Place, publisher, year, edition, pages
Elsevier, 2017
Keywords
strategic sustainable development; social sustainability; social system; systems thinking; sustainability principles.
National Category
Other Social Sciences not elsewhere specified
Identifiers
urn:nbn:se:bth-11907 (URN)10.1016/j.jclepro.2016.04.059 (DOI)000388775100005 ()
Note

Financial support was provided by the FUTURA foundation and is hereby gratefully acknowledged. FUTURA was not involved in the study design, the collection, analysis and interpretation of data, in the writing of the report or in the decision to submit the article for publication.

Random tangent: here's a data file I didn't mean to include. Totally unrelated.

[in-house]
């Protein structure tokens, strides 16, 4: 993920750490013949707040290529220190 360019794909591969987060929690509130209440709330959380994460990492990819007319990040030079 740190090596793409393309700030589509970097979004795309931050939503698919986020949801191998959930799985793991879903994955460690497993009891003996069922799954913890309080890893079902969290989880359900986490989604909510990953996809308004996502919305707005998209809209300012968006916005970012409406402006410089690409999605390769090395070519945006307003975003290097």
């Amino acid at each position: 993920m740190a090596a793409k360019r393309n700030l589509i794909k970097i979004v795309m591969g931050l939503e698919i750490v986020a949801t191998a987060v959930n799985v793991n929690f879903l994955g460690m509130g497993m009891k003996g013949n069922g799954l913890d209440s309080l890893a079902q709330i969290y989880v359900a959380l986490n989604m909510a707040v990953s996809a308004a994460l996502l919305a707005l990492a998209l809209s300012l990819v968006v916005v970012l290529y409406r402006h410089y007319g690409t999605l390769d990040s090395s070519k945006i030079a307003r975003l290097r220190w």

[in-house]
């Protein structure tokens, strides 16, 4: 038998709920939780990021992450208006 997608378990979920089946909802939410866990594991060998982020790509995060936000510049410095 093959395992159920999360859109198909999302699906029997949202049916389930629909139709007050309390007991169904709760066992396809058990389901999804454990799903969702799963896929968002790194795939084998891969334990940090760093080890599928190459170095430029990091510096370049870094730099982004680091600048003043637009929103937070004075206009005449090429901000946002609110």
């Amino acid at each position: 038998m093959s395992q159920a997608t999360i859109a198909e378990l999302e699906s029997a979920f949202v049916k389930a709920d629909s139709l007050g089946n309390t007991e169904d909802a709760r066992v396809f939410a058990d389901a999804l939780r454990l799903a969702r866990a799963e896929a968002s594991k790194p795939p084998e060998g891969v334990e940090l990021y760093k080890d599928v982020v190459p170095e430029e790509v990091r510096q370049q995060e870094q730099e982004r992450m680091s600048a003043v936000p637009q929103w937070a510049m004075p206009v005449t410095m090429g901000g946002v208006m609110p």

Available from: 2016-05-23 Created: 2016-05-23 Last updated: 2017-09-20Bibliographically approved
Missimer, M., Robèrt, K.-H. & Broman, G. (2017). A Strategic Approach to Social Sustainability -Part 1: Exploring the Social System. Journal of Cleaner Production, 140(Part 1), 32-41
Open this publication in new window or tab >>A Strategic Approach to Social Sustainability -Part 1: Exploring the Social System
2017 (English)In: Journal of Cleaner Production, ISSN 0959-6526, E-ISSN 1879-1786, Vol. 140, no Part 1, p. 32-41Article in journal (Refereed) Published
Abstract [en]